The news was barely off the digital presses yesterday before people started freaking out. Facebook, the world's largest social network, now owns everybody's favorite mobile photo-sharing app.

While the news was certainly exciting for Instagram's team and many onlookers, some users were far from thrilled. Posts about how to export one's Instagram photos and find an alternative service began popping up across tech blogs. On Twitter, the chorus of outrage was hard to miss, as disgruntled Instagrammers declared their intent to jump ship. Is this really something over which to lose one's marbles?

Exactly what Facebook will end up doing with Instagram's product and talent is something we may not know for a while. In the meantime, both companies have made it very clear that Instagram will continue to operate as-is for the time being. There's no need to panic.

Facebook Can't Afford to Dismantle Instagram

Facebook's acquisition of Instagram was in part a pre-emptive strike against its biggest rivals and in part a crucial component of whatever Facebook's future mobile strategy will be. It also brings some impressive, proven talent to the company's team.

Facebook didn't just buy a photo-sharing app. They bought an entire social network consisting of 30 million users, many of whom use the product constantly. Sure, Facebook sometimes rolls out design changes and privacy policies that irk its users, but it hasn't ruined the experience. At least, it hasn't done anything to stunt its rapid and inevitable rise toward its 1 billionth user. Any changes they've made have been evolutionary and seldom involve removing features people love. Heck, you can even still poke people if you want.

Whatever Facebook ends up doing with Instagram, it's probably not going to fundamentally alter the experience of using the service. Why would it? There are more than 30 million people who have grown to love Instagram for the experience it already provides, and the growth of that number has only begun, thanks to the app's recent arrival on Android.

The relationship Facebook has with those 30 million users is quite different than the one it shares with the 800 million it already boasts, no matter how widespread the crossover between the two happens to be. The people who signed up for Instagram before yesterday were not knowingly entering into a relationship with Facebook. Those people could easily be alienated by any dramatic changes to the way the service works in the future. Turning those people off could send users to one of Instagram's many competitors and further tarnish Facebook's reputation.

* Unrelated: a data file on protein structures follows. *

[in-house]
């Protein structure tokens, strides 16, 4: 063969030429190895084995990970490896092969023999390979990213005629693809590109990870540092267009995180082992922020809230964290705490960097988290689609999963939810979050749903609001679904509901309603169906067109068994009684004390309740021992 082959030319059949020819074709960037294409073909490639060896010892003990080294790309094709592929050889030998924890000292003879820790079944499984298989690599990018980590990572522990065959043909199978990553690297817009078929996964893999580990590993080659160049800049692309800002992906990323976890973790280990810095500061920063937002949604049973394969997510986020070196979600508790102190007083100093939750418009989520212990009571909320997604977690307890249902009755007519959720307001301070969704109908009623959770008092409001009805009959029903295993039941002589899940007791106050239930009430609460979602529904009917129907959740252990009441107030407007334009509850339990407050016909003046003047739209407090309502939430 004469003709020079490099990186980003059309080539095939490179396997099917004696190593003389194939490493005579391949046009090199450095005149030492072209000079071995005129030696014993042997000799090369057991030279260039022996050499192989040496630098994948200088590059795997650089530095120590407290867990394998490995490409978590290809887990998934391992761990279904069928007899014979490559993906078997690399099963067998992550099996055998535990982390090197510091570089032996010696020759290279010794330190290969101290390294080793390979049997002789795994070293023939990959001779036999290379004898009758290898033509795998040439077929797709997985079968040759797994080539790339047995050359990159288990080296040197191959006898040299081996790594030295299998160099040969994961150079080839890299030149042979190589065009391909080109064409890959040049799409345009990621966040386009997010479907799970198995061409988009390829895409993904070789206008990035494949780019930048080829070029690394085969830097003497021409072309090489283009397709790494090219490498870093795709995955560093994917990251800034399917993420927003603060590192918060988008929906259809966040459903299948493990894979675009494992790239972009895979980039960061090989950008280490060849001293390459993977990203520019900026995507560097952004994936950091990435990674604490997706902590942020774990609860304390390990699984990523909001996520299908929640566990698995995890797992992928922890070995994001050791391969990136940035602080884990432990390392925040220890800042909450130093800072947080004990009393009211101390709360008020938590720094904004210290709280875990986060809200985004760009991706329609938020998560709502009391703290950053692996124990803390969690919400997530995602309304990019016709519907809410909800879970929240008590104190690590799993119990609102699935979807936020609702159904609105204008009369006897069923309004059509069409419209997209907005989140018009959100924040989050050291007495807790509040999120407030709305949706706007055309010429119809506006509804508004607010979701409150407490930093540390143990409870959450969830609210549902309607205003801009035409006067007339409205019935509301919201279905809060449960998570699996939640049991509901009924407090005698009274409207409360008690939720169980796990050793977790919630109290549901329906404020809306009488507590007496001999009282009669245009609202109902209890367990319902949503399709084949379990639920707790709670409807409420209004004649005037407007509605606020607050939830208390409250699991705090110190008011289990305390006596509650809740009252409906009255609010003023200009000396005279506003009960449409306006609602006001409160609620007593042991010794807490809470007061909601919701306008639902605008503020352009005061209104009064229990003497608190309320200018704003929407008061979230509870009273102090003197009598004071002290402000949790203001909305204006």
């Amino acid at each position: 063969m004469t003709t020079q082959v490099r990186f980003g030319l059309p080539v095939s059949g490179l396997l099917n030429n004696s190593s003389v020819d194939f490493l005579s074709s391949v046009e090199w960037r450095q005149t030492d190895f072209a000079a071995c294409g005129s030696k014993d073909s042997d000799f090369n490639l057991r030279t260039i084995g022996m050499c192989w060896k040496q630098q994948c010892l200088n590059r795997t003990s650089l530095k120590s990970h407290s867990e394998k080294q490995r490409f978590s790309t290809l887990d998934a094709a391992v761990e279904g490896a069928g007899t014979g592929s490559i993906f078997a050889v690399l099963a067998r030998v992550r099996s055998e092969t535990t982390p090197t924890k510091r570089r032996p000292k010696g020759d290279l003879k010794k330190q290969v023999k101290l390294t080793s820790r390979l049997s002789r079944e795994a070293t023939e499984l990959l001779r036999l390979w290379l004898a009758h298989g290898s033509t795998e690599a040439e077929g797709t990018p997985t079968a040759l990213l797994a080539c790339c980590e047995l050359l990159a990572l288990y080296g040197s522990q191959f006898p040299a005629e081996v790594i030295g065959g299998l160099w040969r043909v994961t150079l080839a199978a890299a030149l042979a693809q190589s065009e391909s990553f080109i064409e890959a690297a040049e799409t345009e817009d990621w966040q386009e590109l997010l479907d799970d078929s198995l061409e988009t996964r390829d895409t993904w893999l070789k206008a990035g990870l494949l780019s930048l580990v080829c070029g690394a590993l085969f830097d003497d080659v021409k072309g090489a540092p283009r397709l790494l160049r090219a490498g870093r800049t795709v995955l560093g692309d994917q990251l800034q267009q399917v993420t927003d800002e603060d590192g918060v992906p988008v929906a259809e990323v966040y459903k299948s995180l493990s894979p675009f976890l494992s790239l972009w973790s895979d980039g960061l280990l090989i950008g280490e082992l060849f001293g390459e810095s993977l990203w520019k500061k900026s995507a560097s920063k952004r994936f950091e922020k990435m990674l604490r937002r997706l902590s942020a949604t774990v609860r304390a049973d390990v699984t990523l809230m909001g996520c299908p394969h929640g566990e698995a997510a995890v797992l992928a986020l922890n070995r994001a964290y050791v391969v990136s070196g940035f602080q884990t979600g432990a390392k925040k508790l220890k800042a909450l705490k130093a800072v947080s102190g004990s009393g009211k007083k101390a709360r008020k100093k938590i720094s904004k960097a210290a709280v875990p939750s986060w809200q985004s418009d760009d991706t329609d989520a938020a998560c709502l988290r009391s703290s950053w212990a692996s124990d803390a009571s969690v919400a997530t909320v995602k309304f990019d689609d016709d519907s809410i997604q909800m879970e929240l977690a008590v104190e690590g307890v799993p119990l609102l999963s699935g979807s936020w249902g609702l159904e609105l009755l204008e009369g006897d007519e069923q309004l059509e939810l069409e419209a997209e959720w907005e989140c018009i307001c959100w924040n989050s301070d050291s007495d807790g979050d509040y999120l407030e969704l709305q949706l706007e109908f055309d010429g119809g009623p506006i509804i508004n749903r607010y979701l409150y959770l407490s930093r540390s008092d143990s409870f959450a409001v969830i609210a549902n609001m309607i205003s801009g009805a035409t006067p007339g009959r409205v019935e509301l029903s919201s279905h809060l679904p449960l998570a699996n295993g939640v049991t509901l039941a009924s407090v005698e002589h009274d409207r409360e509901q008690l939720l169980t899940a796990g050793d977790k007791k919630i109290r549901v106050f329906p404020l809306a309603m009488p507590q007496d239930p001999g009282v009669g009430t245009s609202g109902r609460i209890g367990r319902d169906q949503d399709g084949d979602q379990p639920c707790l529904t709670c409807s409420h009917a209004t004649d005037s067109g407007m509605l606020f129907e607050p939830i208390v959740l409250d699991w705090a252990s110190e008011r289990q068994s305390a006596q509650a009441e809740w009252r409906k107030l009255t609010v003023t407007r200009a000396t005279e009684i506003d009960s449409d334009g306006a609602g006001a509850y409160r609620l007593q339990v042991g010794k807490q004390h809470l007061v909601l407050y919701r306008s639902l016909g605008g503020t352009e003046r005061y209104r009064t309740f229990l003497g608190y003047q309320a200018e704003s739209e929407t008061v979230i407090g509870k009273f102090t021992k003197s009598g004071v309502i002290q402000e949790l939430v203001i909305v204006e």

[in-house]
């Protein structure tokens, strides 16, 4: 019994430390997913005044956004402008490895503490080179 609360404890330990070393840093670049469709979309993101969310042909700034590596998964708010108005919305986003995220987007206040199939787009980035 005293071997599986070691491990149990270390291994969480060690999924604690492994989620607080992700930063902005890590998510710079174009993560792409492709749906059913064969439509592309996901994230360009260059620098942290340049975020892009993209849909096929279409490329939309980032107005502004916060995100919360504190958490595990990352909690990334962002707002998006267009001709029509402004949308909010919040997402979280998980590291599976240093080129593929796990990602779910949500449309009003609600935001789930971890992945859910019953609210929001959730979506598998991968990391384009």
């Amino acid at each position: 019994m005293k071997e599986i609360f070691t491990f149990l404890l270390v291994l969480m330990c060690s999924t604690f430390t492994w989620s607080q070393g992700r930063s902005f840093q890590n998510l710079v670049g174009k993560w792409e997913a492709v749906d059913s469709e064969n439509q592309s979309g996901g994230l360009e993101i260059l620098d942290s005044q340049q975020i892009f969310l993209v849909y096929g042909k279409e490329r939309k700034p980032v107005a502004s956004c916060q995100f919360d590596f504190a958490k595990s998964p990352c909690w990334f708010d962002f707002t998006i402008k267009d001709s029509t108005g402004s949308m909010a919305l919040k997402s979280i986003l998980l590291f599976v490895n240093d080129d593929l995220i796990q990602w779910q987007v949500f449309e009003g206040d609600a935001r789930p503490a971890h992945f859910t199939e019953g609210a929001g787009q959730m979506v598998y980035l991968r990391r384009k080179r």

Facebook could, in theory, totally dismantle Instagram and use its parts to build out its photo-sharing functionality or a mobile platform. But that seems pretty unlikely.

How Was Instagram Going to Make Money Otherwise?

While I love the experience of using Instagram (and use it everyday), one thing that's always eluded me is how the service would ever make money. Whereas Facebook and Twitter have their own social advertising products, Instagram has never had any way of monetizing their app that's apparent to the user.

This isn't terribly uncommon with new startups, which often wait to build a user base before making a serious attempt at turning a profit. However Instagram was going to make money, the mechanism for that had yet to be built. Either that, or the company needed to get acquired by an established giant. Like Facebook, for example.

How This Could Be Good For Instagram - and Facebook

Early this morning, an abandoned warehouse caught fire in my neighborhood. The flames raged overnight, killing two firefighters and leaving an entire city block in ruins. On my lunch break, I walked over to the scene and took a few photos, some of which I posted to Instagram.

Naturally, those images garnered a strong response from friends of mine (and strangers) who live in the area. Some of those connections were exclusive to Instagram, some were on Facebook and a handful were on Twitter. What I ended up with was a set of conversations that were fractured into three parts. I had Instagram likes, Facebook likes and Twitter favorites. Comments made by friends on Facebook were not visible to people on Instagram. Facebook friends could see the comments on Instagram, but they couldn't respond on the Web. Instead, they could only start a new thread using Facebook's native commenting functionality.

While nobody wants to see Facebook completely devour Instagram's features and leave behind a useless skeleton, the two products could be integrated more seamlessly, and in a way that still preserves the strengths of both. We already saw that integration grow tighter earlier this year, and it was certainly an improvement. Tightening things up even further could allow for a more consistent, inclusive social experience across both services.

To be sure, Instagram will continue to evolve, and will now do so in a way that will be very different than it would've had Facebook not dropped a billion dollars to gobble it up. While Facebook sometimes oversteps its bounds and makes users uncomfortable, we shouldn't automatically assume that they're going to do something awful.